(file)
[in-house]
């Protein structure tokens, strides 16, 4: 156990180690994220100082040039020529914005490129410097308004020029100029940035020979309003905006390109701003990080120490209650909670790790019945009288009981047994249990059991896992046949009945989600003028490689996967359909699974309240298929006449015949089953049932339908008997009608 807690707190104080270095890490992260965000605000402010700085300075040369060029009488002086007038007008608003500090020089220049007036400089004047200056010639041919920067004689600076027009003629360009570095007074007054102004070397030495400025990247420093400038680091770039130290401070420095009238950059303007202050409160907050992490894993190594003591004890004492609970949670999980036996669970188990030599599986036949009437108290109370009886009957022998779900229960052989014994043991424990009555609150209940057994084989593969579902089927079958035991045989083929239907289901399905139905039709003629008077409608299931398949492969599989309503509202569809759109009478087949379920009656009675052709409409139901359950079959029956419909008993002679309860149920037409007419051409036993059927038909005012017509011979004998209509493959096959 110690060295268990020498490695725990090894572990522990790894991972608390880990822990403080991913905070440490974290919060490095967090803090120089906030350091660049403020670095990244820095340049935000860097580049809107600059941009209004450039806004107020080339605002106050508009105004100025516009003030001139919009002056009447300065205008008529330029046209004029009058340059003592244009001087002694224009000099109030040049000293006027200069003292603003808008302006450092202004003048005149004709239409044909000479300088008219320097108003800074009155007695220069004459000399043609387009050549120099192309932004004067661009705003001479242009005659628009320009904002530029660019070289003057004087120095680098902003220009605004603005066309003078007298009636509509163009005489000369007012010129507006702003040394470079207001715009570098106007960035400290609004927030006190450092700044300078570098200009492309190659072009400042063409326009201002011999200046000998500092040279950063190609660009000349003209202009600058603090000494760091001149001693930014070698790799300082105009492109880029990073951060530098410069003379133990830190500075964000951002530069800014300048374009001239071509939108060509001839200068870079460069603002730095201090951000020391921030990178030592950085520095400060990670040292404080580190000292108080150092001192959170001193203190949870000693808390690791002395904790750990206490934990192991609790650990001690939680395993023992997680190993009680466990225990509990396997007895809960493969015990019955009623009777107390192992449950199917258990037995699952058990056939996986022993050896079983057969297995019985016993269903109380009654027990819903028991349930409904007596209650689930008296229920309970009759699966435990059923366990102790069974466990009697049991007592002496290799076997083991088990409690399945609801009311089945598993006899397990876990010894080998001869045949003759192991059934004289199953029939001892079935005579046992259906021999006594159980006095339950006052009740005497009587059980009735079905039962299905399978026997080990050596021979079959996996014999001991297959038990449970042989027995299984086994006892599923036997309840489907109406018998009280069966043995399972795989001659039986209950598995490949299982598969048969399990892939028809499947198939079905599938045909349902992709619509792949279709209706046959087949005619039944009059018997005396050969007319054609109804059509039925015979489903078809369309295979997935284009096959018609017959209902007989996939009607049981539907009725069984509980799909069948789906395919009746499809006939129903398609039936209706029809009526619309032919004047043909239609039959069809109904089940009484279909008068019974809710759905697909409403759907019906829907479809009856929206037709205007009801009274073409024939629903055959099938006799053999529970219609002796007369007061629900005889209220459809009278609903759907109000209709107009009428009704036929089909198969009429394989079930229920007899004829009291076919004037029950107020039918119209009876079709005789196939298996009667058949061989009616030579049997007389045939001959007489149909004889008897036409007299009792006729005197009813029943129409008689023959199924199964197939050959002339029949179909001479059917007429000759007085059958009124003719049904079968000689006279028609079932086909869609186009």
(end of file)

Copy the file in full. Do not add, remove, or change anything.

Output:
[in-house]
């Protein structure tokens, strides 16, 4: 156990180690994220100082040039020529914005490129410097308004020029100029940035020979309003905006390109701003990080120490209650909670790790019945009288009981047994249990059991896992046949009945989600003028490689996967359909699974309240298929006449015949089953049932339908008997009608 807690707190104080270095890490992260965000605000402010700085300075040369060029009488002086007038007008608003500090020089220049007036400089004047200056010639041919920067004689600076027009003629360009570095007074007054102004070397030495400025990247420093400038680091770039130290401070420095009238950059303007202050409160907050992490894993190594003591004890004492609970949670999980036996669970188990030599599986036949009437108290109370009886009957022998779900229960052989014994043991424990009555609150209940057994084989593969579902089927079958035991045989083929239907289901399905139905039709003629008077409608299931398949492969599989309503509202569809759109009478087949379920009656009675052709409409139901359950079959029956419909008993002679309860149920037409007419051409036993059927038909005012017509011979004998209509493959096959 110690060295268990020498490695725990090894572990522990790894991972608390880990822990403080991913905070440490974290919060490095967090803090120089906030350091660049403020670095990244820095340049935000860097580049809107600059941009209004450039806004107020080339605002106050508009105004100025516009003030001139919009002056009447300065205008008529330029046209004029009058340059003592244009001087002694224009000099109030040049000293006027200069003292603003808008302006450092202004003048005149004709239409044909000479300088008219320097108003800074009155007695220069004459000399043609387009050549120099192309932004004067661009705003001479242009005659628009320009904002530029660019070289003057004087120095680098902003220009605004603005066309003078007298009636509509163009005489000369007012010129507006702003040394470079207001715009570098106007960035400290609004927030006190450092700044300078570098200009492309190659072009400042063409326009201002011999200046000998500092040279950063190609660009000349003209202009600058603090000494760091001149001693930014070698790799300082105009492109880029990073951060530098410069003379133990830190500075964000951002530069800014300048374009001239071509939108060509001839200068870079460069603002730095201090951000020391921030990178030592950085520095400060990670040292404080580190000292108080150092001192959170001193203190949870000693808390690791002395904790750990206490934990192991609790650990001690939680395993023992997680190993009680466990225990509990396997007895809960493969015990019955009623009777107390192992449950199917258990037995699952058990056939996986022993050896079983057969297995019985016993269903109380009654027990819903028991349930409904007596209650689930008296229920309970009759699966435990059923366990102790069974466990009697049991007592002496290799076997083991088990409690399945609801009311089945598993006899397990876990010894080998001869045949003759192991059934004289199953029939001892079935005579046992259906021999006594159980006095339950006052009740005497009587059980009735079905039962299905399978026997080990050596021979079959996996014999001991297959038990449970042989027995299984086994006892599923036997309840489907109406018998009280069966043995399972795989001659039986209950598995490949299982598969048969399990892939028809499947198939079905599938045909349902992709619509792949279709209706046959087949005619039944009059018997005396050969007319054609109804059509039925015979489903078809369309295979997935284009096959018609017959209902007989996939009607049981539907009725069984509980799909069948789906395919009746499809006939129903398609039936209706029809009526619309032919004047043909239609039959069809109904089940009484279909008068019974809710759905697909409403759907019906829907479809009856929206037709205007009801009274073409024939629903055959099938006799053999529970219609002796007369007061629900005889209220459809009278609903759907109000209709107009009428009704036929089909198969009429394989079930229920007899004829009291076919004037029950107020039918119209009876079709005789196939298996009667058949061989009616030579049997007389045939001959007489149909004889008897036409007299009792006729005197009813029943129409008689023959199924199964197939050959002339029949179909001479059917007429000759007085059958009124003719049904079968000689006279028609079932086909869609186009």